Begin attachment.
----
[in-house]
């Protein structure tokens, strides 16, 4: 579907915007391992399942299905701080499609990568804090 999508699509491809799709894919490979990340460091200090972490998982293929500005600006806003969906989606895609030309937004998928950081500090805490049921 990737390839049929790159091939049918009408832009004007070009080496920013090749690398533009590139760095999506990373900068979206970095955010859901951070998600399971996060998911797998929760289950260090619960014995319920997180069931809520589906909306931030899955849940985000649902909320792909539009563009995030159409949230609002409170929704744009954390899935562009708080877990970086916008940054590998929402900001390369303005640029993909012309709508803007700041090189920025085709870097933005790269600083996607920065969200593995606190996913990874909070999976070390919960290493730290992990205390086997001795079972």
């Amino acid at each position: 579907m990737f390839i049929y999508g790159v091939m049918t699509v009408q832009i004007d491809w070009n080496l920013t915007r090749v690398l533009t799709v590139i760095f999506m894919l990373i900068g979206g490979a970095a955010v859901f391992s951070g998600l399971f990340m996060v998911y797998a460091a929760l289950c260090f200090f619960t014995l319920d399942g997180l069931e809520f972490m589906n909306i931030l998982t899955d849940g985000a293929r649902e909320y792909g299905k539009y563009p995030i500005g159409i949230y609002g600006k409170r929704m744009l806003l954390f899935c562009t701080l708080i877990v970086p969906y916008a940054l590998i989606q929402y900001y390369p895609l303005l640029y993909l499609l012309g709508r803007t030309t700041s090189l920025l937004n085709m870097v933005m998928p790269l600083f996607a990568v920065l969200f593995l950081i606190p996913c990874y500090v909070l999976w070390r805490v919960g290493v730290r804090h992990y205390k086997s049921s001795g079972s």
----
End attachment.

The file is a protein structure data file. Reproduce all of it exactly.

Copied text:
[in-house]
């Protein structure tokens, strides 16, 4: 579907915007391992399942299905701080499609990568804090 999508699509491809799709894919490979990340460091200090972490998982293929500005600006806003969906989606895609030309937004998928950081500090805490049921 990737390839049929790159091939049918009408832009004007070009080496920013090749690398533009590139760095999506990373900068979206970095955010859901951070998600399971996060998911797998929760289950260090619960014995319920997180069931809520589906909306931030899955849940985000649902909320792909539009563009995030159409949230609002409170929704744009954390899935562009708080877990970086916008940054590998929402900001390369303005640029993909012309709508803007700041090189920025085709870097933005790269600083996607920065969200593995606190996913990874909070999976070390919960290493730290992990205390086997001795079972």
């Amino acid at each position: 579907m990737f390839i049929y999508g790159v091939m049918t699509v009408q832009i004007d491809w070009n080496l920013t915007r090749v690398l533009t799709v590139i760095f999506m894919l990373i900068g979206g490979a970095a955010v859901f391992s951070g998600l399971f990340m996060v998911y797998a460091a929760l289950c260090f200090f619960t014995l319920d399942g997180l069931e809520f972490m589906n909306i931030l998982t899955d849940g985000a293929r649902e909320y792909g299905k539009y563009p995030i500005g159409i949230y609002g600006k409170r929704m744009l806003l954390f899935c562009t701080l708080i877990v970086p969906y916008a940054l590998i989606q929402y900001y390369p895609l303005l640029y993909l499609l012309g709508r803007t030309t700041s090189l920025l937004n085709m870097v933005m998928p790269l600083f996607a990568v920065l969200f593995l950081i606190p996913c990874y500090v909070l999976w070390r805490v919960g290493v730290r804090h992990y205390k086997s049921s001795g079972s």